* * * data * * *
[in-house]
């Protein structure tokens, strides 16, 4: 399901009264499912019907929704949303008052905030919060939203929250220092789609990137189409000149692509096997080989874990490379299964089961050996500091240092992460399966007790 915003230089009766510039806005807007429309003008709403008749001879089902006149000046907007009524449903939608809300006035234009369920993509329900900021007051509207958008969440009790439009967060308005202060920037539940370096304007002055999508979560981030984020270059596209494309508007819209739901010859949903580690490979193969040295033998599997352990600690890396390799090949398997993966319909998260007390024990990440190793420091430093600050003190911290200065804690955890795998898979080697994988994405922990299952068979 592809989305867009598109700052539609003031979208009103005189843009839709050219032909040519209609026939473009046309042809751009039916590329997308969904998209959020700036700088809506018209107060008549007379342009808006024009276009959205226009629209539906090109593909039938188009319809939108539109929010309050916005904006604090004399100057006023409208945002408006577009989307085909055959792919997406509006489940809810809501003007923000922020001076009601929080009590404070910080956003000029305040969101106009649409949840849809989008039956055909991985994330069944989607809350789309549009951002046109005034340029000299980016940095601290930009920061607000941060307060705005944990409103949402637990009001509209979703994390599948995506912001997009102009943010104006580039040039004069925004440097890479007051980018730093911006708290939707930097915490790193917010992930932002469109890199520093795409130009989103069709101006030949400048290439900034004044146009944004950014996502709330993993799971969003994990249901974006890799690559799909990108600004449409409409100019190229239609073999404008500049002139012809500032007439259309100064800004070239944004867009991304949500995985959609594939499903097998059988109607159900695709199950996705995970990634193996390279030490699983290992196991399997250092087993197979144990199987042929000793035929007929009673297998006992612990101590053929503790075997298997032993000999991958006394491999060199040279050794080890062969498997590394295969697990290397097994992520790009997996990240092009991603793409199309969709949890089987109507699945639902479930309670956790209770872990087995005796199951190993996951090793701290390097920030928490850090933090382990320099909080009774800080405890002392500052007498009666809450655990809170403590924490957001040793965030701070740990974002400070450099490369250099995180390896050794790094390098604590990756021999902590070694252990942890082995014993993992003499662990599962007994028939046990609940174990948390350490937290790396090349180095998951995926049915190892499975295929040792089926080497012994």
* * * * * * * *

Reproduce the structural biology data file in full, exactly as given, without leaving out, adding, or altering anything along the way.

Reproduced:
[in-house]
């Protein structure tokens, strides 16, 4: 399901009264499912019907929704949303008052905030919060939203929250220092789609990137189409000149692509096997080989874990490379299964089961050996500091240092992460399966007790 915003230089009766510039806005807007429309003008709403008749001879089902006149000046907007009524449903939608809300006035234009369920993509329900900021007051509207958008969440009790439009967060308005202060920037539940370096304007002055999508979560981030984020270059596209494309508007819209739901010859949903580690490979193969040295033998599997352990600690890396390799090949398997993966319909998260007390024990990440190793420091430093600050003190911290200065804690955890795998898979080697994988994405922990299952068979 592809989305867009598109700052539609003031979208009103005189843009839709050219032909040519209609026939473009046309042809751009039916590329997308969904998209959020700036700088809506018209107060008549007379342009808006024009276009959205226009629209539906090109593909039938188009319809939108539109929010309050916005904006604090004399100057006023409208945002408006577009989307085909055959792919997406509006489940809810809501003007923000922020001076009601929080009590404070910080956003000029305040969101106009649409949840849809989008039956055909991985994330069944989607809350789309549009951002046109005034340029000299980016940095601290930009920061607000941060307060705005944990409103949402637990009001509209979703994390599948995506912001997009102009943010104006580039040039004069925004440097890479007051980018730093911006708290939707930097915490790193917010992930932002469109890199520093795409130009989103069709101006030949400048290439900034004044146009944004950014996502709330993993799971969003994990249901974006890799690559799909990108600004449409409409100019190229239609073999404008500049002139012809500032007439259309100064800004070239944004867009991304949500995985959609594939499903097998059988109607159900695709199950996705995970990634193996390279030490699983290992196991399997250092087993197979144990199987042929000793035929007929009673297998006992612990101590053929503790075997298997032993000999991958006394491999060199040279050794080890062969498997590394295969697990290397097994992520790009997996990240092009991603793409199309969709949890089987109507699945639902479930309670956790209770872990087995005796199951190993996951090793701290390097920030928490850090933090382990320099909080009774800080405890002392500052007498009666809450655990809170403590924490957001040793965030701070740990974002400070450099490369250099995180390896050794790094390098604590990756021999902590070694252990942890082995014993993992003499662990599962007994028939046990609940174990948390350490937290790396090349180095998951995926049915190892499975295929040792089926080497012994």